How to Take Care of Yourself After Opiate Rehab

How to Take Care of Yourself After Opiate Rehab

Recovering addicts can focus on themselves by finding a routine and depending on a network of support

Many life changes take place in rehab, including learning how to take care of oneself in opiate addiction recovery. Maintaining recovery for the long haul is difficult, so it is crucial that people in recovery focus on whatever it takes to get to their best mental, emotional and physical health possible.

A Shift in Perspective

For recovering addicts to devote themselves to sobriety, they must discover or rediscover that life is worth living, that sobriety is worth fighting for. And for that, it takes a big mental shift, a complete change of perspective. That shift most likely begins in group meetings, listening to others’ recovery stories and getting to know people in recovery. Getting a sponsor, reading books, listening to positive people and avoiding negative influences will make it easier to shift gears, mentally and emotionally. It’s important to replace the negative dialogue in one’s mind with positive, life-affirming information and people to keep you focused and steady as you begin to build a new life after addiction.

It’s challenging and overwhelming to build a whole new social life, to find new non-using friends and begin doing social things that non-addicts do, but every step you take in this direction is one giant step toward getting healthy.

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Structure vs Chaos

In rehab, every part of the day is mapped out by someone else. Now it’s up to you to take the necessary steps to be physically and mentally healthy. From eating healthy and exercising regularly, to finding work and attending meetings, to spending time with family and new friends…it’s all part and parcel of life in recovery. And to do all that, you have to be intentional. You can’t just let the day take you where it will, because too much time on your hands leads to old, familiar places.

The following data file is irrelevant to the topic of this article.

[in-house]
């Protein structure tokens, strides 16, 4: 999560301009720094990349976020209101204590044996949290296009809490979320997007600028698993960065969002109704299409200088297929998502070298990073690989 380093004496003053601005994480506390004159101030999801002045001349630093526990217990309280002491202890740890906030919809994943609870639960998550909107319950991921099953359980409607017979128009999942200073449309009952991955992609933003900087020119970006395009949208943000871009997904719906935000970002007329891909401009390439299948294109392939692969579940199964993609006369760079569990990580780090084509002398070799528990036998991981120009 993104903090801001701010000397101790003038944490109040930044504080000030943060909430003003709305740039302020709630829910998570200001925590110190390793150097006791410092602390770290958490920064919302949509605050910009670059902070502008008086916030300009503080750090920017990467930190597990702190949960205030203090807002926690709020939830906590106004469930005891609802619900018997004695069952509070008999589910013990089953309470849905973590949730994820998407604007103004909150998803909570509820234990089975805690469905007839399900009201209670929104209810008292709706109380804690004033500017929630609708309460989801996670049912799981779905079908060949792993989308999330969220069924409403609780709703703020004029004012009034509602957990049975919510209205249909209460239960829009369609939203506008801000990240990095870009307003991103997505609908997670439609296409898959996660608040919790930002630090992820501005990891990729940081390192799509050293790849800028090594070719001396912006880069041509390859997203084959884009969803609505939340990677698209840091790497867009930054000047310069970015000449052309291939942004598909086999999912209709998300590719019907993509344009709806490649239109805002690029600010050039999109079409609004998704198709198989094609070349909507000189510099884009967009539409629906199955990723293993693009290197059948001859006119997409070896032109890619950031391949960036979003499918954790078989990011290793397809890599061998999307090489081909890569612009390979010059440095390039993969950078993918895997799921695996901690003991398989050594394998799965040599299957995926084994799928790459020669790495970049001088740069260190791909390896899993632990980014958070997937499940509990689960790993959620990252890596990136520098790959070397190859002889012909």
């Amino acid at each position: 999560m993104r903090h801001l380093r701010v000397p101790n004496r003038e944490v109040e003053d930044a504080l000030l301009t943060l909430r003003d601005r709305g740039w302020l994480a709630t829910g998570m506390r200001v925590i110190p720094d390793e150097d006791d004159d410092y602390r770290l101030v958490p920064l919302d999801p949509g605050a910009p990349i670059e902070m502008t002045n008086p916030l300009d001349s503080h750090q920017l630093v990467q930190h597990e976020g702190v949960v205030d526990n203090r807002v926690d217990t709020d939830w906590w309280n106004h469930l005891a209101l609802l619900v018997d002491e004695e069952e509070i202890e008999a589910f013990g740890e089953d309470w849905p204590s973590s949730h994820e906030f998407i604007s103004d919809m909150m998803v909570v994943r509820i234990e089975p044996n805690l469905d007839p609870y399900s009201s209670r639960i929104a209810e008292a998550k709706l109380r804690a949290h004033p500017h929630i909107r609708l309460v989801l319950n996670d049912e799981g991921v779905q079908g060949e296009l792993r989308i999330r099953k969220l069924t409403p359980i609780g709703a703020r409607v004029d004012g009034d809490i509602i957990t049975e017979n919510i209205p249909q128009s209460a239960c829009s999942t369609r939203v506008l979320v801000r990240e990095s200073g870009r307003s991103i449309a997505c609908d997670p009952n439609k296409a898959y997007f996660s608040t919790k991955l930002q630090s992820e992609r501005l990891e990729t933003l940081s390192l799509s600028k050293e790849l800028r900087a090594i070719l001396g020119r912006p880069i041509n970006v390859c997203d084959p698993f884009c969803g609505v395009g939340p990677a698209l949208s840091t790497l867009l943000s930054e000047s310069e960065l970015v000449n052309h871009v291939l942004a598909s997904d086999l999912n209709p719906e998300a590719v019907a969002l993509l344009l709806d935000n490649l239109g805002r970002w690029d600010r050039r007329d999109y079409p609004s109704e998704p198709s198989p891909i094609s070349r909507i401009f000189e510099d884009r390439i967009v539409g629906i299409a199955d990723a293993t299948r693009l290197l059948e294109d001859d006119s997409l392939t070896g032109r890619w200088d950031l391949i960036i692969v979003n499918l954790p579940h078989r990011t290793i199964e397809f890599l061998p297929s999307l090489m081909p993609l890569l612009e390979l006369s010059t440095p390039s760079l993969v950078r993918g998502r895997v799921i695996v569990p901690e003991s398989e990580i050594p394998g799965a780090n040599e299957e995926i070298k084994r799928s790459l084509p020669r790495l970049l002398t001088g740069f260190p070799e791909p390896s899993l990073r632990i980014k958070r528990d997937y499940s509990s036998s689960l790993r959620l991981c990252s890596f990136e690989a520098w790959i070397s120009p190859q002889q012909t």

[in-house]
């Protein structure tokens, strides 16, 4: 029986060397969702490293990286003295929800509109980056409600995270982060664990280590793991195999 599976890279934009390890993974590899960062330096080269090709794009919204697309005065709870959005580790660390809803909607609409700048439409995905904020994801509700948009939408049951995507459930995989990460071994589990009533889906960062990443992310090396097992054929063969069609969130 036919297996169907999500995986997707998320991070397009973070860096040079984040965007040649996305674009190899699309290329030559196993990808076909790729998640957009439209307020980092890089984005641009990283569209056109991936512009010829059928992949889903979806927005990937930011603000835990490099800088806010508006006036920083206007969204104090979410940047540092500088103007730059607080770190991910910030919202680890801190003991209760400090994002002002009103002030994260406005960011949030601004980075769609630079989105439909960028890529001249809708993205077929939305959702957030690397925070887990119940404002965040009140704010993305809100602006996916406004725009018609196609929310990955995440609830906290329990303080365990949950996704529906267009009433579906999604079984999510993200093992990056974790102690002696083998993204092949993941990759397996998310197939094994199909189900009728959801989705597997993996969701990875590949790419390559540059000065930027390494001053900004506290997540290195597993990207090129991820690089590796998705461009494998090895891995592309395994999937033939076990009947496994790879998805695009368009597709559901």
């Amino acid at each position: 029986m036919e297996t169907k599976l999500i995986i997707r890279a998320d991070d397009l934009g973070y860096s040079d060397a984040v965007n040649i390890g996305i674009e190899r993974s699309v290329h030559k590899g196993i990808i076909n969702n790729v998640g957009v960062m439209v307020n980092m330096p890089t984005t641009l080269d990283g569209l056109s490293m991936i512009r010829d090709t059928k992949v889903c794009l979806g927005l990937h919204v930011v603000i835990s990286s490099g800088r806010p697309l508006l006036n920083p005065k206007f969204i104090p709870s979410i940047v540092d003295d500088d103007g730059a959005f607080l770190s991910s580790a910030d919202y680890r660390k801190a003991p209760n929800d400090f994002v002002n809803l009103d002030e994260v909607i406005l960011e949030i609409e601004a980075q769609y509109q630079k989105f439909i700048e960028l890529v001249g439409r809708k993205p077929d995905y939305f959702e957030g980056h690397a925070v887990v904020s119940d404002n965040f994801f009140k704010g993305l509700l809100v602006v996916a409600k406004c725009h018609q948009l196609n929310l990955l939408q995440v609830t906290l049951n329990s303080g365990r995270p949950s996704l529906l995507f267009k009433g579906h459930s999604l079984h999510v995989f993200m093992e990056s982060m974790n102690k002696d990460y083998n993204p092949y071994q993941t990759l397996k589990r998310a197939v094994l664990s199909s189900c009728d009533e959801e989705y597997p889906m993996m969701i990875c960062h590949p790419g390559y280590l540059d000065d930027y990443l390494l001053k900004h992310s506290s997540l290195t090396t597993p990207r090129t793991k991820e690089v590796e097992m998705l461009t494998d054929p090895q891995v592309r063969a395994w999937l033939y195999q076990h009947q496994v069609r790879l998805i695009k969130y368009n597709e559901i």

Life in addiction is chaotic, unpredictable and stressful, but having a routine provides structure, stability and confidence. Structure is essential. If you don’t plan to succeed, you won’t. Routine allows people in recovery to feel more in control, which makes it possible to prioritize and accomplish healthy goals.

In recovery, we talk about ‘one day at a time,’ and that may seem overused. But when you focus on one day and accomplish the list of things necessary in that day for good health—nutrition, exercise, work, meditation/journaling, meetings, therapy, etc.—you feel empowered for the next day. Plus, if you structure your day for recovery-based productivity, you keep distractions like loneliness, boredom and other addiction triggers at bay.

It is challenging, but there are people all around you who are ready to help. If you don’t know how to eat healthy, it’s easy enough to find out… online or through a friend or family member. If you need motivation for exercise, find a gym partner or a running partner. If you need sober friends, begin looking in your group meetings, reconnect with non-using friends you’d left behind in your previous life. Seek out people you admire, and get to know them better. There’s nothing selfish about prioritizing yourself during recovery and asking for help.

Seeking Help?

If you are searching for rehab or recovery services, then call our toll-free, 24-hour helpline to speak with our admissions coordinators. Whether you have questions, need information or are ready to find treatment right now, our staff can help.